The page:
The course will bring together three core areas: (1) law, (2) ethics, and (3) applied technology. Because frontier technologies challenge existing legal regimes and ethical frameworks, this course and its assigned project encourage law, ethics, and policy students to interact with networks of experts who are actively thinking about ethical technology development and with technology policy networks that explore the social implications of a world increasingly inclusive of AI.

Start-Up Ventures Clinic

The Start-Up Ventures Clinic offers students an experience that combines the Law School’s commitment to entrepreneurial education with a chance to gain valuable practical training. The clinic provides legal advice and assistance to entrepreneurs and to seed- and early-stage ventures that have not yet raised significant amounts of outside capital in a wide variety of legal matters including company formation, intellectual property protection, commercialization strategies, and operational issues. 

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JD/LLM in Law and Entrepreneurship

The dual JD/LLM in Law & Entrepreneurship program is a unique experience — the only one in the country — where law students can learn the tools and thinking to work effectively with entrepreneurial ventures. Building on Duke Law's existing strengths in the fields of business law, intellectual property law, and innovation policy, as well as our strategic ties to entrepreneurial companies located in nearby Research Triangle Park, the Law & Entrepreneurship Program offers a distinctive and rigorous educational experience.

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JD/MA in Bioethics and Science Policy

In collaboration with the Duke Initiative for Science & Society, Duke Law offers the opportunity to complete a JD/MA in Bioethics and Science Policy in three years and one summer. The dual degree teaches students how to identify, analyze, and propose solutions to myriad complex issues at the intersection of science, technology, ethics, and policy. Students typically apply during the first semester of their 1L year and begin taking courses during the second semester.

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Meet Bennett Wright '20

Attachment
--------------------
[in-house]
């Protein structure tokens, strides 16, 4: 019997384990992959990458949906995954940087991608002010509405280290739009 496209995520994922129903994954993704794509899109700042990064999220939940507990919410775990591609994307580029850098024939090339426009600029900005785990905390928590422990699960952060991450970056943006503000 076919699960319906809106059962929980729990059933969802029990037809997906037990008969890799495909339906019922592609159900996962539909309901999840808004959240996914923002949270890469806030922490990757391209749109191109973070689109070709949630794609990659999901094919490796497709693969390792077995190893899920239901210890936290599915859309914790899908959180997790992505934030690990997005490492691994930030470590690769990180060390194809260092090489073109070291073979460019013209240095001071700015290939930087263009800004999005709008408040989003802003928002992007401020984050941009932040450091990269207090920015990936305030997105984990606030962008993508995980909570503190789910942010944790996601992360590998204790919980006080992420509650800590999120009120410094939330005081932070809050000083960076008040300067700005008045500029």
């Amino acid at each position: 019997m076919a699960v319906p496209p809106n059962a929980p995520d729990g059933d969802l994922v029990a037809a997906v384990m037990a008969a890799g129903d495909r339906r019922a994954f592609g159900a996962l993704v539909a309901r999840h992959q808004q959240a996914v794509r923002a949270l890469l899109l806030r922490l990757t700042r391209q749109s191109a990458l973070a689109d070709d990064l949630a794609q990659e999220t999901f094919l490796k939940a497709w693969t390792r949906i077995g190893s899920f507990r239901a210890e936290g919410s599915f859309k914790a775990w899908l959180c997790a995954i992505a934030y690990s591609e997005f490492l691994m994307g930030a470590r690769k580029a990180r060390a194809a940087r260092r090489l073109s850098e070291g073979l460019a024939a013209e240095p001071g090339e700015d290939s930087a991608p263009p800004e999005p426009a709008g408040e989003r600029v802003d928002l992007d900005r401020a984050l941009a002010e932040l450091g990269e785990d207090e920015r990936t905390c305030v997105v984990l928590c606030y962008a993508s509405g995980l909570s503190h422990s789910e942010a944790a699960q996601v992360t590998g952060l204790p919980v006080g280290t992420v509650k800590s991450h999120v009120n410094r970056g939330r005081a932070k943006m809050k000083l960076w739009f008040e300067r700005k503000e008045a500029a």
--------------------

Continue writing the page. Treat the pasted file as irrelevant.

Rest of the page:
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Bennett Wright

As a Margolis Law Scholar at Duke’s Margolis Center for Health Policy, Bennett worked with Professor Arti Rai on research into trade secrecy and accountability in artificial intelligence-enabled health care. A biomedical engineering major in college, Bennett earned a JD/LLM in Law and Entrepreneurship, was a member of the editorial board of the Duke Law Journal, and spent his 2L summer in the patent litigation group at Alston & Bird. He is now clerking on the U.S. Court of Appeals for the Federal Circuit, which hears appeals of patent cases.

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Testimonial

Duke has been the perfect place for someone with my interests. I really wanted to work in some way with science or tech-based companies and the JD/LLMLE practicum is one of the few opportunities that I saw at any of the top law schools where you are able to do that.

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Bennett Wright '20

Alumni in the Field

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Duke Law & Technology Review
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The student-edited Duke Law & Technology Review is an online legal publication that focuses on the evolving intersection of law and technology. This area of study draws on a number of legal specialties: intellectual property, business law, free speech and privacy, telecommunications, and criminal law — each of which is undergoing doctrinal and practical changes as a result of new and emerging technologies.

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LLM Certificate in Intellectual Property, Science, and Technology Law
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Duke Law's Certificate in Intellectual Property, Science, and Technology Law provides LLM students the opportunity to further refine their research and career focus by maximizing their exposure to outstanding courses and instructors at the Law School and across Duke University, which offers many interdisciplinary programs in science and technology.

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Center for Innovation Policy
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The Center for Innovation Policy at Duke Law addresses fundamental issues of law and policy affecting innovation. The center brings a scholarly focus to cross-cutting policies relevant to innovation generally and to sector-specific areas such as the life sciences, information and communications technology, and energy-related technology.

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Duke Center on Law & Technology
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The Duke Center on Law & Technology prepares students for the growing landscape of technology in the legal profession through collaboration with Duke’s innovative and entrepreneurial initiatives, engagement with local entrepreneurs, and by providing educational opportunities at the intersection of technology and the law.